Silver may outperform gold in near term
Gold could build on its rally into next week and possibly close out the month of January with a gain market participants said. Countries that celebrate the Lunar New Year such as China will return to work next week and others said that momentum that started following the dovish statement by the Federal Open Market Committee on its long term interest rate outlook will likely continue.
Still some market watchers said given the nearly one way move in commodity prices in general gold and other markets could be due for a corrective pullback which would mean lower values. Prices rose on Friday and on the week. The most active April gold contract on the Comex division of the New York Mercantile Exchange settled at $1,735.40 an ounce up 4.12% on the week.
March silver settled at $33.790 an ounce up 6.68% on the week. In the Kitco News Gold Survey out of 32 participants 25 responded this week. Of those 25 participants 19 see prices up while six see prices down and none are neutral on prices. Market participants include bullion dealers investment banks futures traders money managers and technical chart analysts. Richard Baker editor of the Eureka Miner Report said gold prices could rise next week and possibly touch $1,750 after the FOMC meeting and Friday's fourth quarter gross domestic product report. It creates a favorable environment for gold and commodities going forward. Gold value with respect to key commodities oil copper and silver has been falling since October but its descent is showing signs of slowing. It is likely that this pause is temporary and a bullish price environment could develop for all four in the near term he said.
George Gero vice president global futures and precious metals strategist at RBC Capital Markets said although the market saw some selling ahead of the weekend Friday he expects gold prices to rise next week. He said first notice day for the Comex February gold contract is Tuesday so for those market participants who do not want to take or make delivery they are either exiting positions or rolling those to farther dated contracts. Gero said while the majority of the positions are going into the most active April contract some are going into the June contract while others are rolling positions as far out as the December 2012 and December 2013 contracts. That s a bullish sign for gold as it suggests confidence that prices will rise in the future he said. Gold is continuing to find favor with technical traders. Open interest is up momentum is up. We are looking for China to return to the market next week and the central banks have been buying Gero said.
Other Markets Rise
In addition to gold's rally this week silver and the platinum group metals have been rising. Michael Lewis research analyst at Deutsche Bank noted that the FOMC meeting was not only positive for gold but it also gave silver a lift. We would expect that silver prices could outperform gold in the near term. Longer term we expect that the persistence of negative real interest rates will sustain the appeal of holding precious metals he said. Gero said the spread between platinum and gold has been narrowing and he expects that to continue. The price premium gold has held over platinum was as much as $180 to $200 an ounce more than the white metal which is historically unusual. That spread has fallen to about $110. The auto outlook is improving and that's bullish for platinum prices since the metal is used in catalytic convertors. Gero said the spread narrowing likely being caused by fund managers rather than retail buyers. Most retail business doesn't look at spreads he said.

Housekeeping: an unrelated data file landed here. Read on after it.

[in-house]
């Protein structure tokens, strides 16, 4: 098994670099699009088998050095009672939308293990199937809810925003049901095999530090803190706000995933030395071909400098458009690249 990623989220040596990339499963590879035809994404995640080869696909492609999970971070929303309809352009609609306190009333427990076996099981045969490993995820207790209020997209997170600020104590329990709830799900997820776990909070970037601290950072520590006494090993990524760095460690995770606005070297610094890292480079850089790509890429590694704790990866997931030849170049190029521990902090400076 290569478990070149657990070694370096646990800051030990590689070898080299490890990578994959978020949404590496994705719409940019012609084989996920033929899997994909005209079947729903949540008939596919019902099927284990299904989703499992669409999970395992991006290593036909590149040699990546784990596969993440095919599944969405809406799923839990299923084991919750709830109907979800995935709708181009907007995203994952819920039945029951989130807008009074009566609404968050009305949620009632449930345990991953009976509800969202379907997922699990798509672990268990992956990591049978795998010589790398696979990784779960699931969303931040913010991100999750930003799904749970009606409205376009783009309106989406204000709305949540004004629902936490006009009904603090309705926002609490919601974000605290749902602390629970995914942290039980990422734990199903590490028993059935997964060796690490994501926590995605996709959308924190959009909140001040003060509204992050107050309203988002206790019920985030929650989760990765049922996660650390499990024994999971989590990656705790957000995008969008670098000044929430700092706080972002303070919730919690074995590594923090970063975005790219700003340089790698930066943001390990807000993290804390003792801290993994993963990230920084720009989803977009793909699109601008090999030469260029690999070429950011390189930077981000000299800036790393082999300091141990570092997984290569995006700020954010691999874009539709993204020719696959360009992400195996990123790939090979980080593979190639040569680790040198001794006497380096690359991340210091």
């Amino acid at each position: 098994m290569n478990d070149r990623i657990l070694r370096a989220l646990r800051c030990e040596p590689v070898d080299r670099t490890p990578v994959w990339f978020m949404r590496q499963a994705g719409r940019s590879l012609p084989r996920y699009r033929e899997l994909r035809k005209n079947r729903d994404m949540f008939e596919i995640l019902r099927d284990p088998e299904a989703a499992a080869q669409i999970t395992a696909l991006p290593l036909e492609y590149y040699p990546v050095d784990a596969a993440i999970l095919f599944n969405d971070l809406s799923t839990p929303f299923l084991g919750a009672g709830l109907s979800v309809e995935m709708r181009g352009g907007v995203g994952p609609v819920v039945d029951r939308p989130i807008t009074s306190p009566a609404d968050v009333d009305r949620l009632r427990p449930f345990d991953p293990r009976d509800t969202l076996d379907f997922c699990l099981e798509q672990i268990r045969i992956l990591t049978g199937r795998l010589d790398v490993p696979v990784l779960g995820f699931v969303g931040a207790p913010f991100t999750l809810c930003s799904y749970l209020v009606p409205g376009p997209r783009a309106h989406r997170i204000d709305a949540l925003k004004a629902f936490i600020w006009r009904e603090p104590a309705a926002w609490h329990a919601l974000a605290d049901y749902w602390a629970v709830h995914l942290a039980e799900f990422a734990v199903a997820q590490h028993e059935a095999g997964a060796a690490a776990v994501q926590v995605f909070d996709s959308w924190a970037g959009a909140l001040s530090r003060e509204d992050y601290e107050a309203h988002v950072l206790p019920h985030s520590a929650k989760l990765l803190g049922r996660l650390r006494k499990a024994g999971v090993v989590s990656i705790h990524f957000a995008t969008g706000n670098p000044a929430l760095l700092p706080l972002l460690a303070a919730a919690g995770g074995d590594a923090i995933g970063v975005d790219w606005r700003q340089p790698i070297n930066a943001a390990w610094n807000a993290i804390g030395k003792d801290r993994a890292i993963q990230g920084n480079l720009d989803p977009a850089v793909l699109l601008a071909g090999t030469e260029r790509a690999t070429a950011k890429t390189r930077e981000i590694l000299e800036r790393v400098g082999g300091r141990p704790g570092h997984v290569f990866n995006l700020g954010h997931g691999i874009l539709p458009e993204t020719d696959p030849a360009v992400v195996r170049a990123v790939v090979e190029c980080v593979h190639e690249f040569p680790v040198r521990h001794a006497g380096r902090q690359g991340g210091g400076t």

While gold and other commodity prices have seen a stout rally in January some market watchers said they are looking for a potential correction as prices may have come overbought. Gold is set up for a mild correction as are commodities in general sometime in the week ahead. I look for gold to break $1,700 but find support at $1,690. The trend remains favorable overall said Ken Morrison founder and editor of online newsletter Morrison on the Markets. Some market analysts are pointing to fresh worries out of Europe. Late last year gold did not act as a safe haven when worries about the European debt situation intensified rather gold prices sold off along with all other markets as the dollar rose.
A few market analysts said it is important to keep that in mind now that concerns are rising about Portugal's financial health. Marc Chandler global head of currency strategy Brown Brothers Harriman said that Portugal appears to be plagued with the same issues that are affecting Greece. While we have warned in the past of risks that Portugal would need a second aid package, it is only since S&P joined the other major rating agencies on Jan 13 that more market participants have come over to this view he said. While Portugal's macro fundamentals are better than Greece's the difference is not of a sufficient magnitude to keep the wolf away from the door Chandler said who added the economic conditions in Portugal are likely to deteriorate.
Portugal is where Greece was 6 to 9 months ago. The question is (will) Portugal be where Greece is today toward the end of the year. Unless European officials take preventative action the rot will continue and the contagion risk remains real, Chandler said.